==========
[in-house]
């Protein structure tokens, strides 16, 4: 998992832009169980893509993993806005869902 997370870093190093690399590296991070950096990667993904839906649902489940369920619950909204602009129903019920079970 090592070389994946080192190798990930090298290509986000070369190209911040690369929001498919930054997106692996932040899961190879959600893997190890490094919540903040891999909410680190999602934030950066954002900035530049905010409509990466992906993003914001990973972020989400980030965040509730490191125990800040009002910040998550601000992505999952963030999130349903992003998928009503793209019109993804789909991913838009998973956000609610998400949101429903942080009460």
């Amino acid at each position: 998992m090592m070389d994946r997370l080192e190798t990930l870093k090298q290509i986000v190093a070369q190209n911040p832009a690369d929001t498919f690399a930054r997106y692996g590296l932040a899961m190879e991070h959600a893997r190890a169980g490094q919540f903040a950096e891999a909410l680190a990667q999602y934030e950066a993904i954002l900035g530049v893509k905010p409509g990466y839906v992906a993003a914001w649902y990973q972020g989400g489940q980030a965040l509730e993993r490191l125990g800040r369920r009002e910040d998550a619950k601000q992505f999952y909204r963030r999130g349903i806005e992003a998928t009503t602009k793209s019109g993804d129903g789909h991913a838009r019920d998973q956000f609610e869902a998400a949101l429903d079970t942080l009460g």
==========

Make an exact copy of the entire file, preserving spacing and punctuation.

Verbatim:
[in-house]
């Protein structure tokens, strides 16, 4: 998992832009169980893509993993806005869902 997370870093190093690399590296991070950096990667993904839906649902489940369920619950909204602009129903019920079970 090592070389994946080192190798990930090298290509986000070369190209911040690369929001498919930054997106692996932040899961190879959600893997190890490094919540903040891999909410680190999602934030950066954002900035530049905010409509990466992906993003914001990973972020989400980030965040509730490191125990800040009002910040998550601000992505999952963030999130349903992003998928009503793209019109993804789909991913838009998973956000609610998400949101429903942080009460």
């Amino acid at each position: 998992m090592m070389d994946r997370l080192e190798t990930l870093k090298q290509i986000v190093a070369q190209n911040p832009a690369d929001t498919f690399a930054r997106y692996g590296l932040a899961m190879e991070h959600a893997r190890a169980g490094q919540f903040a950096e891999a909410l680190a990667q999602y934030e950066a993904i954002l900035g530049v893509k905010p409509g990466y839906v992906a993003a914001w649902y990973q972020g989400g489940q980030a965040l509730e993993r490191l125990g800040r369920r009002e910040d998550a619950k601000q992505f999952y909204r963030r999130g349903i806005e992003a998928t009503t602009k793209s019109g993804d129903g789909h991913a838009r019920d998973q956000f609610e869902a998400a949101l429903d079970t942080l009460g």